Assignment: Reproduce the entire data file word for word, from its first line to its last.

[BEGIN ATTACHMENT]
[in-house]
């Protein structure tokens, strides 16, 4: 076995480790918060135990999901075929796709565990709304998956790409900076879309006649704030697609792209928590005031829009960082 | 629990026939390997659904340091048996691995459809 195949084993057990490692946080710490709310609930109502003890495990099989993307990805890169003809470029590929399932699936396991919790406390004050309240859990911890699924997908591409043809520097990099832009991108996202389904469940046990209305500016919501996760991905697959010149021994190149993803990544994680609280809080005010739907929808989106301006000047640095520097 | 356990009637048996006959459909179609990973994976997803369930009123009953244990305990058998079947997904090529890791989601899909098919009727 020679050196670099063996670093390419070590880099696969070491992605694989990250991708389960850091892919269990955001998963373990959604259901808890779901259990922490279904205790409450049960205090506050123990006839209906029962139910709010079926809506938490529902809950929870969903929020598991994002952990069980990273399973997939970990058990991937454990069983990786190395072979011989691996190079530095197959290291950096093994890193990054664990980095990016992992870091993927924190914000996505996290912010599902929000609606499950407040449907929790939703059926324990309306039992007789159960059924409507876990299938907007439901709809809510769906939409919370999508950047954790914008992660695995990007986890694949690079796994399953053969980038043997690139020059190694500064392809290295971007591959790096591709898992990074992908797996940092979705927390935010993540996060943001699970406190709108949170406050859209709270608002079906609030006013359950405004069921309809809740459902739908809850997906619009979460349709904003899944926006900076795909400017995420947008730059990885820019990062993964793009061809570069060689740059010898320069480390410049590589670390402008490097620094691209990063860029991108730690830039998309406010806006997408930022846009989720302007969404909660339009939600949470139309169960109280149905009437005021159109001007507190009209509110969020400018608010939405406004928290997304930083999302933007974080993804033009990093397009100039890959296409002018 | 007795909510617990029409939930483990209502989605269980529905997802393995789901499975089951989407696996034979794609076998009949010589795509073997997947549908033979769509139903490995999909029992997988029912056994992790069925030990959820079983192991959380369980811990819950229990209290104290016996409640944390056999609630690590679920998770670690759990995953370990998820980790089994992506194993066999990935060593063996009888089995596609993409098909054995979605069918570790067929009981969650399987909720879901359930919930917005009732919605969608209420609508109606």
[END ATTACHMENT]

[in-house]
């Protein structure tokens, strides 16, 4: 076995480790918060135990999901075929796709565990709304998956790409900076879309006649704030697609792209928590005031829009960082 | 629990026939390997659904340091048996691995459809 195949084993057990490692946080710490709310609930109502003890495990099989993307990805890169003809470029590929399932699936396991919790406390004050309240859990911890699924997908591409043809520097990099832009991108996202389904469940046990209305500016919501996760991905697959010149021994190149993803990544994680609280809080005010739907929808989106301006000047640095520097 | 356990009637048996006959459909179609990973994976997803369930009123009953244990305990058998079947997904090529890791989601899909098919009727 020679050196670099063996670093390419070590880099696969070491992605694989990250991708389960850091892919269990955001998963373990959604259901808890779901259990922490279904205790409450049960205090506050123990006839209906029962139910709010079926809506938490529902809950929870969903929020598991994002952990069980990273399973997939970990058990991937454990069983990786190395072979011989691996190079530095197959290291950096093994890193990054664990980095990016992992870091993927924190914000996505996290912010599902929000609606499950407040449907929790939703059926324990309306039992007789159960059924409507876990299938907007439901709809809510769906939409919370999508950047954790914008992660695995990007986890694949690079796994399953053969980038043997690139020059190694500064392809290295971007591959790096591709898992990074992908797996940092979705927390935010993540996060943001699970406190709108949170406050859209709270608002079906609030006013359950405004069921309809809740459902739908809850997906619009979460349709904003899944926006900076795909400017995420947008730059990885820019990062993964793009061809570069060689740059010898320069480390410049590589670390402008490097620094691209990063860029991108730690830039998309406010806006997408930022846009989720302007969404909660339009939600949470139309169960109280149905009437005021159109001007507190009209509110969020400018608010939405406004928290997304930083999302933007974080993804033009990093397009100039890959296409002018 | 007795909510617990029409939930483990209502989605269980529905997802393995789901499975089951989407696996034979794609076998009949010589795509073997997947549908033979769509139903490995999909029992997988029912056994992790069925030990959820079983192991959380369980811990819950229990209290104290016996409640944390056999609630690590679920998770670690759990995953370990998820980790089994992506194993066999990935060593063996009888089995596609993409098909054995979605069918570790067929009981969650399987909720879901359930919930917005009732919605969608209420609508109606």